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Marketing Strategy

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Marketing strategy

Callable Libor exotics are among the most challenging interest rate derivatives to price and risk-manage. These derivative contracts are loosely defined by the provision that the holder has a Bermuda-style (i.e. multiple-exercise) option to exercise into various underlying interest rate instruments. The instruments into which one can exercise can be, for instance, interest rate swaps (for Bermuda swaptions), interest rate caps (for captions, callable capped floaters, callable inverse floaters), collections of digital call and put options on Libor rates (callable range accruals), collections of options on spreads between various CMS rates (callable CMS coupon diffs), and so on.

From a modeling prospective, callable Libor exotics are difficult to handle. Simple, "first

generation" interest rate models like Ho-Lee, Hull-White, Black-Karasinsky cannot be used because of their inability to calibrate to a rich enough set of market instruments. One has to use "second generation" models with richer, more flexible volatility structures. Among the latter, forward Libor models (also known as Libor Market and BGM models) are arguably the best suited for the job.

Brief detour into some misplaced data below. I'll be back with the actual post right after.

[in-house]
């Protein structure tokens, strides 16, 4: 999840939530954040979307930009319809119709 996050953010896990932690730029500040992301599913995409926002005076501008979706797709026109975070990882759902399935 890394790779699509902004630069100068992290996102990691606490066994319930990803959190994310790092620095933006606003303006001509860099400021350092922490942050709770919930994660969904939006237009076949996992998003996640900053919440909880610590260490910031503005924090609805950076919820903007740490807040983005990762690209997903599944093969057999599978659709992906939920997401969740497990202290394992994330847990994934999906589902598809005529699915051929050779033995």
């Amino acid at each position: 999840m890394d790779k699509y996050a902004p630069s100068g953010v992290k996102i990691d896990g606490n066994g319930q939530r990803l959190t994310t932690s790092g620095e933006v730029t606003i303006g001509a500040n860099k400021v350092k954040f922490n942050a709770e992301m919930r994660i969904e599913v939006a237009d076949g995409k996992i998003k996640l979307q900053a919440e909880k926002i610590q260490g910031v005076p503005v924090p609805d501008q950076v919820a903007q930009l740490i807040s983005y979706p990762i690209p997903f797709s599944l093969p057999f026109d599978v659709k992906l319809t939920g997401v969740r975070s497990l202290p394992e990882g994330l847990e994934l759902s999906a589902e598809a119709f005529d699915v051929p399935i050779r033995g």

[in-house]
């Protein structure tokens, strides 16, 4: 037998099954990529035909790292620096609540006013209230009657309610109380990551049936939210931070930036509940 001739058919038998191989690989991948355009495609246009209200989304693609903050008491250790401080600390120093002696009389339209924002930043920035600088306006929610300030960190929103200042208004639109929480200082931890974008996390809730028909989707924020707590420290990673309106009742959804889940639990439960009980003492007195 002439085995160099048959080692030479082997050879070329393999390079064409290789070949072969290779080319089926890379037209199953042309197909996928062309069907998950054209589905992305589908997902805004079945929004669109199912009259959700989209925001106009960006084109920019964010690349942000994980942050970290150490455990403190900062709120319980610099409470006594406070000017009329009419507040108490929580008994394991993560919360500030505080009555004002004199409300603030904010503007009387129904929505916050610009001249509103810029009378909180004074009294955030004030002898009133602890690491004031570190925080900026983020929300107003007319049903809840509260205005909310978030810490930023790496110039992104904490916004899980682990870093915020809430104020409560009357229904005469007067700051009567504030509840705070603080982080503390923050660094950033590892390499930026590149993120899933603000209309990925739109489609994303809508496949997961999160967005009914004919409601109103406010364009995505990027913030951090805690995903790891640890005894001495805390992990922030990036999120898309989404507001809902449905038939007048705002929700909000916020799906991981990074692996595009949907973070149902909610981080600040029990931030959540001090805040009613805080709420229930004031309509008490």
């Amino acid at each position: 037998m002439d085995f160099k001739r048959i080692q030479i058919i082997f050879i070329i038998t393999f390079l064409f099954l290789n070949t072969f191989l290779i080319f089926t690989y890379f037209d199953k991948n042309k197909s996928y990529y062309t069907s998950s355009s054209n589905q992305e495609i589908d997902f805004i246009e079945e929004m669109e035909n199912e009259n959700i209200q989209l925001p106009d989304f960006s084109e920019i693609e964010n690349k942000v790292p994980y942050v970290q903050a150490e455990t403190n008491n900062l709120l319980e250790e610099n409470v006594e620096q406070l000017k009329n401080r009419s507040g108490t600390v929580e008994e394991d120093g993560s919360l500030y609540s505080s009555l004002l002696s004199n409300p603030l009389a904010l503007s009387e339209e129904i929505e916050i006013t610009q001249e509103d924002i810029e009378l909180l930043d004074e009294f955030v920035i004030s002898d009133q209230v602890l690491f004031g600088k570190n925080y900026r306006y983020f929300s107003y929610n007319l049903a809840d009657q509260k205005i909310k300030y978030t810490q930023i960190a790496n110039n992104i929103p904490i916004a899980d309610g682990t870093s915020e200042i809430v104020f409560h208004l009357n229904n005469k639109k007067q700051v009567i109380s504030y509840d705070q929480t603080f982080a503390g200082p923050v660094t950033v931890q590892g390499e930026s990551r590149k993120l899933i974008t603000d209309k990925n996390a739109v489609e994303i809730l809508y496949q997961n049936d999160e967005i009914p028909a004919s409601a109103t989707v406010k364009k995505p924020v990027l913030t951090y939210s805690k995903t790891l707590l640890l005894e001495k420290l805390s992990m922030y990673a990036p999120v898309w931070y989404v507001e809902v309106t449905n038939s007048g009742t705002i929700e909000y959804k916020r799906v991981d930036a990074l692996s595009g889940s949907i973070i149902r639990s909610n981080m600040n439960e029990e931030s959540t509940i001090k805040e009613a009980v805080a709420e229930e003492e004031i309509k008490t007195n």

Building a pricing and risk management framework for callable Libor exotics based on

forward Libor models is a formidable task. Conceptual and technical issues abound. Calibration, valuation and risk sensitivities calculations all present unique challenges.

This paper takes a look at these problems and possible ways that may be used to address these challenges. We aim to present a comprehensive review of problems one has to deal with when developing the callable Libor exotics capability for forward Libor models.

To get an idea of the scope of the paper, one just needs to ask why using forward Libor

models for callable Libor exotics (CLE for short) is so hard? Problems start with volatility calibration. Multiple types of optionality embedded in CLEs mean that they depend on volatilities of many different rates. What market instruments do we calibrate the model to?

Matching today's prices of market instruments is just one part of the solution. Choices affecting the dynamics of the volatility structure have a significant impact on CLE prices. Questions arising out of this situation though in the domain of general interest rate modeling, have profound importance for callable Libor exotics.

After calibration comes pricing. Pricing must be done using Monte-Carlo, as it is the

only viable numerical method available for forward Libor models. Successful pricing of

Bermuda-style options in Monte-Carlo hinges on the ability



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